TSX Looking at Decrease at Open

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Futures for equities in Canada dropped on Friday as concerns around the economic impact of rising coronavirus infections overwhelmed optimism over new domestic stimulus measures.

The TSX leaped 95.15 points to end Thursday at 15,912.26.

The Canadian dollar slid 0.14 cents early Friday to 74.76 cents U.S.

December futures stumbled 0.7% Friday.

The federal government on Thursday had proposed boosting a weekly payout for the unemployment that would replace emergency COVID-19 income support that ends this weekend.


The TSX Venture Exchange gained 9.27 points, or 1.4%, to 686.31.


U.S. stock futures were lower early Friday as the market indexes headed for a fourth consecutive week of losses.

Futures for the Dow Jones Industrials plunged 157 points, or 0.6%, to begin Friday at 26,558.

Futures for the S&P 500 moved backward 12.5 points, or 0.4%, to 3,225.50.

Futures for the NASDAQ Composite dumped 15.25 points, or 0.1%, to 10,876.50.

For the week, the Dow entered Friday’s session down 3% while the S&P 500 has lost 2.2%. The NASDAQ is down 1.1% week to date.

The major averages have had a tough month, with the S&P 500 falling more than 7% in September. The Dow has dropped 5.7% over that time period and the NASDAQ is down 9.4% month to date.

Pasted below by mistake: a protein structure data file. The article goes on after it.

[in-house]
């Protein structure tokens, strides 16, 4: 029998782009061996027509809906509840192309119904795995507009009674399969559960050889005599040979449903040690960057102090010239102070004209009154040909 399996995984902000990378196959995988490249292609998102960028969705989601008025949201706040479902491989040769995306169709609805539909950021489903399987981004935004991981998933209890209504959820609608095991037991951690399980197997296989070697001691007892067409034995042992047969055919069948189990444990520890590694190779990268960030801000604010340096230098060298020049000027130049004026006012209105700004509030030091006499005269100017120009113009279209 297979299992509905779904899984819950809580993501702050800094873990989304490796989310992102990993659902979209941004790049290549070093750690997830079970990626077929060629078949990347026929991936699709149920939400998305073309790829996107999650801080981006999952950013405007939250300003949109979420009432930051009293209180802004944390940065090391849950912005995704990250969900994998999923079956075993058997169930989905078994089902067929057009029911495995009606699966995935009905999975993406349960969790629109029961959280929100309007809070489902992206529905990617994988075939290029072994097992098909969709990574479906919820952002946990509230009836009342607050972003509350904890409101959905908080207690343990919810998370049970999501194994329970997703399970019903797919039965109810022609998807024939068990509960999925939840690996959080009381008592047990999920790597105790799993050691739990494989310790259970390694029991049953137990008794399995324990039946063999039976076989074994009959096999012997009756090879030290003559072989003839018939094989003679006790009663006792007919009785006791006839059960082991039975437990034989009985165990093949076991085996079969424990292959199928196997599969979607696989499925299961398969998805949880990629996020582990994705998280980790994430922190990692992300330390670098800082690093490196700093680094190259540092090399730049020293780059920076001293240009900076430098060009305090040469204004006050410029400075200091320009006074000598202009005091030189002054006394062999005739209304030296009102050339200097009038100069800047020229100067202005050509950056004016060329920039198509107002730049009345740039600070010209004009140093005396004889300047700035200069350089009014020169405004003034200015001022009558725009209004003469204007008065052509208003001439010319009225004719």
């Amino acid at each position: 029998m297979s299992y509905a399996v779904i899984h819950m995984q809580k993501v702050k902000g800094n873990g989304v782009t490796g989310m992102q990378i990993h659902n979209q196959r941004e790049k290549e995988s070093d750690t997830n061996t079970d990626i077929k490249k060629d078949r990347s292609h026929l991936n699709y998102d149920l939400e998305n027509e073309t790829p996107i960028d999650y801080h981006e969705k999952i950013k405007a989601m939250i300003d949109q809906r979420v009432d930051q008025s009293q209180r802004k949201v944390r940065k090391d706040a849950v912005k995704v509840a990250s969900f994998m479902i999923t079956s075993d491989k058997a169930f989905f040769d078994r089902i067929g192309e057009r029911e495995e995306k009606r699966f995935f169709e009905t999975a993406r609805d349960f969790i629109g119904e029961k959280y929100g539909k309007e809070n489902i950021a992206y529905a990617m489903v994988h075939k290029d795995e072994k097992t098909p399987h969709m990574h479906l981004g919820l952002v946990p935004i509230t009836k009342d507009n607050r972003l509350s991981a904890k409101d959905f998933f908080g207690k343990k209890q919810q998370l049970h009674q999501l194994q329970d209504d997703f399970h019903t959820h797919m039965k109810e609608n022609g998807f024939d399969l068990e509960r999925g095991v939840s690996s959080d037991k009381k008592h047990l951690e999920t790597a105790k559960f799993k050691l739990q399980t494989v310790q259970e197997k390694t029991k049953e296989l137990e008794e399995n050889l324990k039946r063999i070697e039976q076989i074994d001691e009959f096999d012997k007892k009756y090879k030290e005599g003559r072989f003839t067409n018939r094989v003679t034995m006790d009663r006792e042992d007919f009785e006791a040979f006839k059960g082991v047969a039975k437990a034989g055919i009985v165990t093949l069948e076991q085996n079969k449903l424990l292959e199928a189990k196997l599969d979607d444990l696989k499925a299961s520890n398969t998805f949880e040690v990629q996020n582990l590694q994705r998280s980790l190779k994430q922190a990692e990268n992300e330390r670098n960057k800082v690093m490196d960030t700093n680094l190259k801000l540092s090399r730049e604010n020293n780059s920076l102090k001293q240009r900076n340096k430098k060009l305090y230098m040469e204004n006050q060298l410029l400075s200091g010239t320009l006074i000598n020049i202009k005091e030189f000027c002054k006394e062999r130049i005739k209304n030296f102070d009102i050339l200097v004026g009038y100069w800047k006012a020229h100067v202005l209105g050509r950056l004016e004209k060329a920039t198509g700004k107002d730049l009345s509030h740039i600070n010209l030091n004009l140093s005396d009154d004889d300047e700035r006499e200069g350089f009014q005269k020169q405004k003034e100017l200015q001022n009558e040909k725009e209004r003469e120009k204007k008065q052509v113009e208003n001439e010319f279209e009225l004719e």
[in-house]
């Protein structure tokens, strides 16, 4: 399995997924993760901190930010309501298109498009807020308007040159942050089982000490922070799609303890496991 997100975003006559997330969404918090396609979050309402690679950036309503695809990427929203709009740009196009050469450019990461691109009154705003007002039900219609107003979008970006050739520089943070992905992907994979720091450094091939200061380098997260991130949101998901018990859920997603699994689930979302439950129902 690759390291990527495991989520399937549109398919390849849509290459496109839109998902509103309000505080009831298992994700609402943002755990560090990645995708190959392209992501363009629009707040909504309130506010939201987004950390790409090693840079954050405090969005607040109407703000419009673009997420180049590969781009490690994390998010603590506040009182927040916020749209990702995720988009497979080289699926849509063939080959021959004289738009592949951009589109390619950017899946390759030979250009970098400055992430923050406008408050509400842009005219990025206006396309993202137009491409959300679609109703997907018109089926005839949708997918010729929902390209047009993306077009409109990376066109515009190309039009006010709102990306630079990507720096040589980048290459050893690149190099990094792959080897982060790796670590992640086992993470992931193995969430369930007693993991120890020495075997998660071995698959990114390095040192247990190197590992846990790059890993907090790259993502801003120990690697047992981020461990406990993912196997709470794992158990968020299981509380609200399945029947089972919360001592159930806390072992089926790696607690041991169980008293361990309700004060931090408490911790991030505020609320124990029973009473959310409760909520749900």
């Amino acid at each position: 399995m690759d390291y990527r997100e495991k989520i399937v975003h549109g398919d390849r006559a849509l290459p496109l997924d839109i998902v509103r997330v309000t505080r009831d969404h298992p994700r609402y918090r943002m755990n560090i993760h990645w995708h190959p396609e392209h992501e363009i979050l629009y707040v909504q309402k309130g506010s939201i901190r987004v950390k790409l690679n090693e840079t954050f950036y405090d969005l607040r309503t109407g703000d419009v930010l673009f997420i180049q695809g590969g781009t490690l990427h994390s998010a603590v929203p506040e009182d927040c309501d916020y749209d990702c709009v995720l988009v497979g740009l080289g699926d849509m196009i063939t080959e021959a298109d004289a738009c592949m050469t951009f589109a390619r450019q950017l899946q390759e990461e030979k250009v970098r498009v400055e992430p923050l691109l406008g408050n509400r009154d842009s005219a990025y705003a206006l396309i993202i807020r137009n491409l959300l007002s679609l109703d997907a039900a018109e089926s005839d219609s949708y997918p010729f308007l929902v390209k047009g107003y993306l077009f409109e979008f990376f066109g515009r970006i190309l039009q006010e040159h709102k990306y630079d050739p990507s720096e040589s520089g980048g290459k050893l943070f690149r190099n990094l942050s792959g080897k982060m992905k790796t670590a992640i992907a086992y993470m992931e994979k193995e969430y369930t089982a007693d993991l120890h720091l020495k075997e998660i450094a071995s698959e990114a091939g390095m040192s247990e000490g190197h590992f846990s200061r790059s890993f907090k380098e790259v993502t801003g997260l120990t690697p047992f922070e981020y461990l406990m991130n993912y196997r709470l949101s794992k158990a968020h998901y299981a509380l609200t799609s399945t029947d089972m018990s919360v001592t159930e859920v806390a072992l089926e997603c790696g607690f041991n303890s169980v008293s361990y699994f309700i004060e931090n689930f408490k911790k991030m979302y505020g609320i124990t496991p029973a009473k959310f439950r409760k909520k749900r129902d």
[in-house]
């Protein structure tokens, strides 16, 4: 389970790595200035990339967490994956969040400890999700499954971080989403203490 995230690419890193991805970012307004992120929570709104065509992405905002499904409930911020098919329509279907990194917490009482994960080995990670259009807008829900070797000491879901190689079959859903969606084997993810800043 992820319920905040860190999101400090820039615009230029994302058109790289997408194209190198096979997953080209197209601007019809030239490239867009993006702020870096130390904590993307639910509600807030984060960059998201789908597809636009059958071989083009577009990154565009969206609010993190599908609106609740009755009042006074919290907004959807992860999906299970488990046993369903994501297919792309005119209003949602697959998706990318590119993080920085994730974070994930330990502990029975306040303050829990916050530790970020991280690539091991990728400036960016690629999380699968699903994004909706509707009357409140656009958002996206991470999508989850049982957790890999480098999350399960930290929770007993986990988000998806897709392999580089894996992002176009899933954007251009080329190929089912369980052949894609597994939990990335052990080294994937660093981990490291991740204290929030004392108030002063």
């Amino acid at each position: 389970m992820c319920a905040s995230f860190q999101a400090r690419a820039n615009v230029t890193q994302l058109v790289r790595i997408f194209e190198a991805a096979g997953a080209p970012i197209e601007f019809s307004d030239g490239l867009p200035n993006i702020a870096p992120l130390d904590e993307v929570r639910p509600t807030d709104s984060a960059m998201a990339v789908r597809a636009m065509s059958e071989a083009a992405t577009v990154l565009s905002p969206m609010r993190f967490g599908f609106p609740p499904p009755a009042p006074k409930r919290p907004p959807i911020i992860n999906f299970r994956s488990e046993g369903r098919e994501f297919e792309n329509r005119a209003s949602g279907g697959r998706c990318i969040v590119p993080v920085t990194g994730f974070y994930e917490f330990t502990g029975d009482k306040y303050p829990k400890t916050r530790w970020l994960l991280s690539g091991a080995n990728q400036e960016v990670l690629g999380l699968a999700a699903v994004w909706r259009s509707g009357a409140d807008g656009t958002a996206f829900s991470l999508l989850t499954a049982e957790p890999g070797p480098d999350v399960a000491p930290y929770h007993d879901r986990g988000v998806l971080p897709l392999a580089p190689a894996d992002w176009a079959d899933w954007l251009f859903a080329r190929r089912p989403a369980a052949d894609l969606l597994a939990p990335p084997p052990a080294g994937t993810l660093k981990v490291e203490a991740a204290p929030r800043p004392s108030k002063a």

Much of September’s losses have been concentrated in mega-cap tech stocks, which carry a heavy weight in the indexes. Shares of Apple rose 1% on Thursday but were still down more than 19% from their recent closing high on Sept. 1.

Economic recovery has become a hot topic in recent weeks on Wall Street, especially after the death of Supreme Court Justice Ruth Bader Ginsburg led many strategists to downgrade the chances for another relief package before the election.

On Thursday, Goldman Sachs cut its fourth-quarter projection for gross domestic product growth to 3% on an annualized basis, down from 6%.

House Democrats are preparing a $2.4-trillion relief package that they could vote on as soon as next week. The bill would include enhanced unemployment benefits and aid to airlines, but the overall price tag remains dearer than what Republican leaders have said they are willing to spend.

Overseas, in Japan, the Nikkei 225 gained 0.5% Friday, while Hong Kong, the Hang Seng index slid 0.3%.

Oil prices slumped 30 cents to $40.01 U.S. a barrel.

Gold prices dipped 14 dollars to $1,862.90.